Thursday, November 20, 2014

Written on

How Barbie's I CAN BE A COMPUTER ENGINEER Helps Readers Understand Sci-Fi Romance

Have you heard about the Barbie book fiasco? I CAN BE A COMPUTER ENGINEER by Susan Marenco (Random House, 2010) is a picture book about Barbie's foray into computer engineering. Unfortunately, the story fell far, far short of expectations.

Basically, Barbie is depicted as being unable to execute key tasks associated with creating a video game, and must rely on two fellow male students to complete her assignment:

"I'm only creating the design ideas," Barbie says, laughing. "I'll need Steven's and Brian's help to turn it into a real game!"

Barbie, I don't know why you're laughing. It's not funny.

Read the full rundown at Gizmodo: Barbie F*cks It Up Again.

The Internet fixes Barbie's 'I Can Be a Computer Engineer' picture book (via The Verge) is essential reading because it demonstrates what the book could have--should have--been.*

Kathleen Tuite put together a website called Feminist Hacker Barbie, which allows the public to rewrite the book. The results have been amazing.

Commenters at The Verge have pointed out the book's wonky depiction of computer hardware. I wonder if the illustrator would have taken more care had this been a book aimed at boys.

Mattel's Barbie has since issued an apology, which is good, but frankly the damage has already been done.

After hearing about this news, I thought about the impact that books like I CAN BE A COMPUTER ENGINEER have had on authors and readers of science fiction romance. Many in our community have discussed the issue of content accessibility in SFR. There's a fear that potential (women romance) readers haven't given SFR a try in greater numbers because they're intimidated by the science fictional aspects of the stories. Reportedly, they assume SFR regularly features the same hard (and hence difficult to understand) SF elements as non-romantic science fiction.

"Don't be shy--SFR is awesome!"
If true, that perception is incorrect. Such readers are making assumptions without examining all the facts.

Books like I CAN BE A COMPUTER ENGINEER guarantee that girls will be conditioned to avoid science. Subsequently, as adults, they'll delegate tasks like code writing to their male colleagues, presumably because men are smarter than women. Science is a gender neutral subject, but I CAN BE A COMPUTER ENGINEER reinforces that it still belongs to men. After all, only men have what it takes to do real science, right?

Because of such conditioning, chances are astronomically high that SFR, which is penned primarily by women, will include accessible science fictional elements on a regular basis. The genre has occasionally yielded and will continue to yield authors with science backgrounds and degrees, some of whom will incorporate hard SF elements into their stories. But many won't because of the toxic, ongoing messages that women can't wrap their heads around science.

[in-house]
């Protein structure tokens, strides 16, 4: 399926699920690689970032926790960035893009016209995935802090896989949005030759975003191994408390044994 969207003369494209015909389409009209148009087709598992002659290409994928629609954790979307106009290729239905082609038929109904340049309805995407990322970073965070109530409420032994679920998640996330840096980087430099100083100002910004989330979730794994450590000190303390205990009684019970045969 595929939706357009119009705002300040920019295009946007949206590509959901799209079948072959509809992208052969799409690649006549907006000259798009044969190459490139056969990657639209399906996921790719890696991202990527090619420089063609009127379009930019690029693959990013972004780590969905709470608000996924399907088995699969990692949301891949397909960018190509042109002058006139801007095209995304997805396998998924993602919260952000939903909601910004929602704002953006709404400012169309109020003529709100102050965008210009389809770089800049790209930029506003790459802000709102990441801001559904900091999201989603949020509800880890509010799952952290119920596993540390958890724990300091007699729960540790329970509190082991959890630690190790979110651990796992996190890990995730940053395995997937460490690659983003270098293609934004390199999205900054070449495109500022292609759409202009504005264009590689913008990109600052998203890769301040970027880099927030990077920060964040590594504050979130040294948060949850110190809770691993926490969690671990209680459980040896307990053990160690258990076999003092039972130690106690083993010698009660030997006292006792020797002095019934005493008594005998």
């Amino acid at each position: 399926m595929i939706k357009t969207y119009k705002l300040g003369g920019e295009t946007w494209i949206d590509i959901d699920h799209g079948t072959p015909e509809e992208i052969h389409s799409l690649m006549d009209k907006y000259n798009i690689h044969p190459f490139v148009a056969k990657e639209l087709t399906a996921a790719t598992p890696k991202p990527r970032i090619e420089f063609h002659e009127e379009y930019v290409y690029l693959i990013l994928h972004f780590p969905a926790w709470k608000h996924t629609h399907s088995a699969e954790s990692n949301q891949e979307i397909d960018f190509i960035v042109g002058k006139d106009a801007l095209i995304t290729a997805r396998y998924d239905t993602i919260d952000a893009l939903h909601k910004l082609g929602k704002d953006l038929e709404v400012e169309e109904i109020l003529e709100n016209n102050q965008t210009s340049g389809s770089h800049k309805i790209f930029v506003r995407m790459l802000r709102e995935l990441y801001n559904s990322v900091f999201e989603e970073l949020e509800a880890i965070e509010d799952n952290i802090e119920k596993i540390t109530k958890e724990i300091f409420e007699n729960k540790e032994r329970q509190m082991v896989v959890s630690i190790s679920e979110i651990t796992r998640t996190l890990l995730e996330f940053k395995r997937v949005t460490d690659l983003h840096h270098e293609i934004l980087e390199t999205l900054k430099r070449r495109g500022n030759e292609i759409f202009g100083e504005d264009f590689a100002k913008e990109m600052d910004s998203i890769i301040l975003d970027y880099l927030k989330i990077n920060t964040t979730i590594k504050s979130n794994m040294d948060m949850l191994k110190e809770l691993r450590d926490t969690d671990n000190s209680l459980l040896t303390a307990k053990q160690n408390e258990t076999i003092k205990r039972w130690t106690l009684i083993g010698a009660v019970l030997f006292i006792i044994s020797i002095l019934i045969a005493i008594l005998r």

I'm perplexed as to why potential readers assume that women-authored SFR doesn't feature accessible science. Why do they assume female authors write SFR exactly like male authors write science fiction? After all, girls are the target audience for books like I CAN BE A COMPUTER ENGINEER. Said books and other media have taught us well that women don't belong in science, or that women are better off writing and reading about SFRs featuring non-hard sciences. IMHO that conditioning has surfaced in this genre, with both positive and negative results.

I'd argue that what potential SFR (romance) readers evaluate isn't the science content, but what kinds of romances are offered and if there's enough of it in the stories. If the romance is done well and is well integrated, they'll happily come along for the science ride.

On a more positive note, sci-fi romance creates a space where women readers can safely explore a range of science fictional concepts that have been typically closed to them. In the same way the Internet is telling Barbie, "You can master computer engineering!" we can tell women readers that they can master SFR. The science isn't the problem. The problem is the negative messages we give to girls and women about it.

Do you have any suggestions about how we can describe SFR to potential woman romance readers in a way that demonstrates how much of the content is easy to understand?

Joyfully yours,

*WarDoggeh forever!